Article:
The GTX 980's entry into laptops – without suffixed “M” demarcation – provided a look at the world of true desktop graphics as integrated on mobile devices. We reviewed MSI's GT72S Dominator Pro G ($2760) with its GTX 980, conducting additional overclocking tests to determine just how far the desktop part could be pushed when crammed into a laptop.
Turns out, it was pretty far. And we're revisiting the subject with Intel's new i7-6820HK and the GTX 970M. This benchmark looks at just how far a laptop CPU and GPU can be overclocked, then runs game FPS and Adobe tests to determine if OCing is worth it. We use The Witcher 3, DiRT, GTA V, Shadow of Mordor, and Metro for FPS tests, then run trace and automated testing for Photoshop and video editing software. A CyberPower Fangbook 4 SX7-300 was used for the benchmark, which is outfitted with the 6820HK unlocked CPU.
It's been snowing here lately, which means that the entire state has shut down from its 1” of cumulative death-powder. While waiting for one of the thermal benches to warm-up, we figured a quick, informal discussion on basic PC building would be a worthy snow-day topic.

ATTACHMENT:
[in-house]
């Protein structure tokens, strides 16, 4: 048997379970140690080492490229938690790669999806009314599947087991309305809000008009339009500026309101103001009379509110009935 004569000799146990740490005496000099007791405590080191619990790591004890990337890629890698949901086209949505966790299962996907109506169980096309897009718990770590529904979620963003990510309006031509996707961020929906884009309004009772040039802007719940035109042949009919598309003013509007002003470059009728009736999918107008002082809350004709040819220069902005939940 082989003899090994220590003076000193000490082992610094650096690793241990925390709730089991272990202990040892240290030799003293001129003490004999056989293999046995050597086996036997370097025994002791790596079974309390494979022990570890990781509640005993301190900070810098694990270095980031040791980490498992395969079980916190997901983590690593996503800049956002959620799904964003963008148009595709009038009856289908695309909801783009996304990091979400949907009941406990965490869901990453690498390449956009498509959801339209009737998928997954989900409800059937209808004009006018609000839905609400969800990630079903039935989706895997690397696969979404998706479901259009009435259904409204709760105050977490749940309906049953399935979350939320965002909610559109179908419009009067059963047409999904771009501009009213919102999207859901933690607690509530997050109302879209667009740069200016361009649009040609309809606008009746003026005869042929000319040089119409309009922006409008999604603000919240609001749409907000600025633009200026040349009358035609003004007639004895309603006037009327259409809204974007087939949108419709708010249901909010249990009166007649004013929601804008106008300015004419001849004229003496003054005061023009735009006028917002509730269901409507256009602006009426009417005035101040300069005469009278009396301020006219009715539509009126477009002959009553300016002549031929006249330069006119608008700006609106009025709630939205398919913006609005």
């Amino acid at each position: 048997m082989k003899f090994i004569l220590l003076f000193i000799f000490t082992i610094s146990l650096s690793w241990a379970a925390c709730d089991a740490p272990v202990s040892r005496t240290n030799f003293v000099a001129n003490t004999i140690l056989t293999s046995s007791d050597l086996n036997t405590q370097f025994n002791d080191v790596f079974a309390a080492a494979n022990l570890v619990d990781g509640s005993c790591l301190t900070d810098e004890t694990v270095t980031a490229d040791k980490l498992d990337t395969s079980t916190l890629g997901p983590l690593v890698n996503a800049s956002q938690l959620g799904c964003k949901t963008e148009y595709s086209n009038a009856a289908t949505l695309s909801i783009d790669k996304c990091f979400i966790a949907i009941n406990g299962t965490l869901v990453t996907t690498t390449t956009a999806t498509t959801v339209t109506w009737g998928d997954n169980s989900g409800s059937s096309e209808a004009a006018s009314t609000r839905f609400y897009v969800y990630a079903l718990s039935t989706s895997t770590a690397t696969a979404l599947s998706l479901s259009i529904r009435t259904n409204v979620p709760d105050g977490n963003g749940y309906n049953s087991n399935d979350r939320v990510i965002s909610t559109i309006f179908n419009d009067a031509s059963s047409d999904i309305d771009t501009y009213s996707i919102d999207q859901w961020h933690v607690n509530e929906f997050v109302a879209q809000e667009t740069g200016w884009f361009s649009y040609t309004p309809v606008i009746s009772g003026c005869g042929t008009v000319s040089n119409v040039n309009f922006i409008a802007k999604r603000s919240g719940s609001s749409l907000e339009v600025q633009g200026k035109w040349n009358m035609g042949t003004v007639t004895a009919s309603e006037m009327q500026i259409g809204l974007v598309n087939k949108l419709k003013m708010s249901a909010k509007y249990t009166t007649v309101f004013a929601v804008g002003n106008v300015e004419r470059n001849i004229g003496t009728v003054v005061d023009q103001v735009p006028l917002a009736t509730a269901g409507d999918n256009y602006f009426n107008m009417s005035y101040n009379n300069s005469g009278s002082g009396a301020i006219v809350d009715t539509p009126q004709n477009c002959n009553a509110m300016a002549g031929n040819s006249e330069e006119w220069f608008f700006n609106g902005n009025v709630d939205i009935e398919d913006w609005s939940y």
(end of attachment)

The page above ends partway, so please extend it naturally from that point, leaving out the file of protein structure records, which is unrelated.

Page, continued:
GN test technician Mike Gaglione handles most of our system assembly and case testing, making him an ideal candidate to speak to out-of-mind system install tips and common beginner oversights. We talk about motherboard standoffs, memory slotting, PCI-e slot assignment for multi-GPU setups, cable management tips, and more.
Our last head-to-head GPU comparison benchmarked the performance of a single GTX 980 Ti versus two GTX 970s in SLI. Following some astute reader suggestions, we've acquired a PowerColor Devil 13 dual-core R9 390 – two GPUs on one card – to test as a CrossFire stand-in against SLI GTX 970s. Performance analysis is accompanied by power draw and thermal tests, though a proper, full review on the Devil 13 card will follow this content in short order.